Background: Mississippi ranks second for childhood obesity prevalence (22%) above the national average of 16 % with significant racial and health disparities. Since March 2020, stay-at home orders, virtual learning, stress, and poor lifestyle may have provided a perfect setup leading to new diagnosis of diabetes and accounting for record high hospitalizations. Objective: To determine the impact of the COVID-pandemic on the rate and clinical characteristics of newly diagnosed pediatric diabetes at University of Mississippi Medical Center.

Methods: Chart review and data comparison completed for patients with new-onset-diabetes between January 20-February 2020 (pre pandemic) ; and between March 2020-October 2020 (pandemic) .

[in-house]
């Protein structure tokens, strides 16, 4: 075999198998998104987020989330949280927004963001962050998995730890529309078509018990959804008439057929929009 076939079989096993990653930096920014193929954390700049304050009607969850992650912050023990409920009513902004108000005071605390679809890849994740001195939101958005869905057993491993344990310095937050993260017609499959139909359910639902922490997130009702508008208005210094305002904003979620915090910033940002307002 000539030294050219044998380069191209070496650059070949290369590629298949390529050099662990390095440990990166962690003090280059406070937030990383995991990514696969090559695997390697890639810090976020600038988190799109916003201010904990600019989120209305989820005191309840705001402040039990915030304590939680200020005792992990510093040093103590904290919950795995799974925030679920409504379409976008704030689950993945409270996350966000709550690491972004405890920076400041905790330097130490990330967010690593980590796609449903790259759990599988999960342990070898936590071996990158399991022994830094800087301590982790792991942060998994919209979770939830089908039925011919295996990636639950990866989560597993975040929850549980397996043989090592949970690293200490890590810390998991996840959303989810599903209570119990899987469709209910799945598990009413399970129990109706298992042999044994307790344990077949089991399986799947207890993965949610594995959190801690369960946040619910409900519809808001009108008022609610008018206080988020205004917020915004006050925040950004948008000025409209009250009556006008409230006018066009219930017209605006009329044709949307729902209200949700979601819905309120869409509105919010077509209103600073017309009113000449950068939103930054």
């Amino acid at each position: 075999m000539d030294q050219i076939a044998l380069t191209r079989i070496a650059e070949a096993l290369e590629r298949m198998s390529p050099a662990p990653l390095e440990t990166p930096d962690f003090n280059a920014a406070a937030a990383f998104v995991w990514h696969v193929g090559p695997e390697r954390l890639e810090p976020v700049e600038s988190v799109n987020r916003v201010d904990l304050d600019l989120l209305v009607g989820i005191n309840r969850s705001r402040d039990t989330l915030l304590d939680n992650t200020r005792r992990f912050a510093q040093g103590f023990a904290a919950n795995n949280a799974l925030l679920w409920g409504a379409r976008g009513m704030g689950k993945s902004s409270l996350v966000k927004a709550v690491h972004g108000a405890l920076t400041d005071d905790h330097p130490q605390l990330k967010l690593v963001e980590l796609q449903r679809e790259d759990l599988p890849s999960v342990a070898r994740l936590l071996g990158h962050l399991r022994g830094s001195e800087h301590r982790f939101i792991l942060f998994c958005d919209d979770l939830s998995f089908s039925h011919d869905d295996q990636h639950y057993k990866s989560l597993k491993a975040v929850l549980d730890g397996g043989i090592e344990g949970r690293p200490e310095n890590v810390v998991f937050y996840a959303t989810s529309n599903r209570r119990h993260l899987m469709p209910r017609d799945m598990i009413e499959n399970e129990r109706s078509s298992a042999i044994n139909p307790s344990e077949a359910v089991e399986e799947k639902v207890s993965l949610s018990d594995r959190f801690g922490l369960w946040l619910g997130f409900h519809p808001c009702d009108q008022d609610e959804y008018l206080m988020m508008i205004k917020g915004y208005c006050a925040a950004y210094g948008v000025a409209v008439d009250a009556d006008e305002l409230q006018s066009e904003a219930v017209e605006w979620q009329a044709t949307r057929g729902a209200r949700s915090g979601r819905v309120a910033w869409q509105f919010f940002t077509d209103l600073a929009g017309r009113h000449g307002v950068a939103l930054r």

Results: Table 1. African Americans were disproportionately diagnosed with diabetes (64%) . Eighty percent of obese patients had type 2 diabetes with 38% presenting in DKA, 3 patients in HHS. Four patients were COVID-positive on admission.

Conclusions: Our observations corroborate the steep rise in the number of new-onset type 1 and type 2 diabetes, particularly in African Americans, in a highly prevalent obese pediatric population. Additional studies are required to determine the detailed effects of SARS-CoV-2 infection and pandemic associated psychosocial, clinical and biochemical effects on development of diabetes in the pediatric population.


N.Dixit: Research Support; Ascendis Pharma A/S, Boehringer Ingelheim International GmbH, Speaker's Bureau; Ascendis Pharma A/S. S.Pasha: None. A.P.Sukumaran: None. K.Armstrong: None. K.Topaloglu: None. L.Gholson: None. F.Kamran: None.

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